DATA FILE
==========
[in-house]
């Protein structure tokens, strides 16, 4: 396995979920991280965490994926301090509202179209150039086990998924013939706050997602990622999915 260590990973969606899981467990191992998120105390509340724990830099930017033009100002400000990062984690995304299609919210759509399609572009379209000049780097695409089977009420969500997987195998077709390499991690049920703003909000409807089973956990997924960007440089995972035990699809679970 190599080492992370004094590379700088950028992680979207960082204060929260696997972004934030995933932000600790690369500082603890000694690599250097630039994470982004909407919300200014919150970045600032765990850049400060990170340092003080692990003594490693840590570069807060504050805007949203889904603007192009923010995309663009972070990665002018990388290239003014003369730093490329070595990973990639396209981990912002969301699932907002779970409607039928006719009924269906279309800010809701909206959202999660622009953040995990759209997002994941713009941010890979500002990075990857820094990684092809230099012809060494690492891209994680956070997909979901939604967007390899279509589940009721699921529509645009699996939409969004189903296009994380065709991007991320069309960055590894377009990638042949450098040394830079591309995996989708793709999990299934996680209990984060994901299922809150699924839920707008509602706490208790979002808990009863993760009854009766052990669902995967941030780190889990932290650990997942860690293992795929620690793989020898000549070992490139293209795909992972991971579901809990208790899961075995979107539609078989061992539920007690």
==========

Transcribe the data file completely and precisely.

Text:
[in-house]
């Protein structure tokens, strides 16, 4: 396995979920991280965490994926301090509202179209150039086990998924013939706050997602990622999915 260590990973969606899981467990191992998120105390509340724990830099930017033009100002400000990062984690995304299609919210759509399609572009379209000049780097695409089977009420969500997987195998077709390499991690049920703003909000409807089973956990997924960007440089995972035990699809679970 190599080492992370004094590379700088950028992680979207960082204060929260696997972004934030995933932000600790690369500082603890000694690599250097630039994470982004909407919300200014919150970045600032765990850049400060990170340092003080692990003594490693840590570069807060504050805007949203889904603007192009923010995309663009972070990665002018990388290239003014003369730093490329070595990973990639396209981990912002969301699932907002779970409607039928006719009924269906279309800010809701909206959202999660622009953040995990759209997002994941713009941010890979500002990075990857820094990684092809230099012809060494690492891209994680956070997909979901939604967007390899279509589940009721699921529509645009699996939409969004189903296009994380065709991007991320069309960055590894377009990638042949450098040394830079591309995996989708793709999990299934996680209990984060994901299922809150699924839920707008509602706490208790979002808990009863993760009854009766052990669902995967941030780190889990932290650990997942860690293992795929620690793989020898000549070992490139293209795909992972991971579901809990208790899961075995979107539609078989061992539920007690």